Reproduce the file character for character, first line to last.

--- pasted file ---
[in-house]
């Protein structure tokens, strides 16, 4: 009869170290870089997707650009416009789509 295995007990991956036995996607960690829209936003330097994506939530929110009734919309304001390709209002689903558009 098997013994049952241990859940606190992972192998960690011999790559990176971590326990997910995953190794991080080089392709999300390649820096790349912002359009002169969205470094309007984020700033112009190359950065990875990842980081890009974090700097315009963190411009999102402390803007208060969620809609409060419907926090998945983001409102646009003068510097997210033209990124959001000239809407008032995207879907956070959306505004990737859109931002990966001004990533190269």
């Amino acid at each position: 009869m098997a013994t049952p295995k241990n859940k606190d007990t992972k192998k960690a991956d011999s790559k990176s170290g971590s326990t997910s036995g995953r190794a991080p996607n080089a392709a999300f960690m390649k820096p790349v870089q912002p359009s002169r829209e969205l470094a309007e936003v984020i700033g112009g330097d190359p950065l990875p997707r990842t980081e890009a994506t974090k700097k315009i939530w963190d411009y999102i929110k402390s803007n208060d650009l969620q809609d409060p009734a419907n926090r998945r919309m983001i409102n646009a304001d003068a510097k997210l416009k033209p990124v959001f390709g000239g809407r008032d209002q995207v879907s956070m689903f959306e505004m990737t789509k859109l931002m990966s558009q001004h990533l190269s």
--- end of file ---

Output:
[in-house]
């Protein structure tokens, strides 16, 4: 009869170290870089997707650009416009789509 295995007990991956036995996607960690829209936003330097994506939530929110009734919309304001390709209002689903558009 098997013994049952241990859940606190992972192998960690011999790559990176971590326990997910995953190794991080080089392709999300390649820096790349912002359009002169969205470094309007984020700033112009190359950065990875990842980081890009974090700097315009963190411009999102402390803007208060969620809609409060419907926090998945983001409102646009003068510097997210033209990124959001000239809407008032995207879907956070959306505004990737859109931002990966001004990533190269």
């Amino acid at each position: 009869m098997a013994t049952p295995k241990n859940k606190d007990t992972k192998k960690a991956d011999s790559k990176s170290g971590s326990t997910s036995g995953r190794a991080p996607n080089a392709a999300f960690m390649k820096p790349v870089q912002p359009s002169r829209e969205l470094a309007e936003v984020i700033g112009g330097d190359p950065l990875p997707r990842t980081e890009a994506t974090k700097k315009i939530w963190d411009y999102i929110k402390s803007n208060d650009l969620q809609d409060p009734a419907n926090r998945r919309m983001i409102n646009a304001d003068a510097k997210l416009k033209p990124v959001f390709g000239g809407r008032d209002q995207v879907s956070m689903f959306e505004m990737t789509k859109l931002m990966s558009q001004h990533l190269s």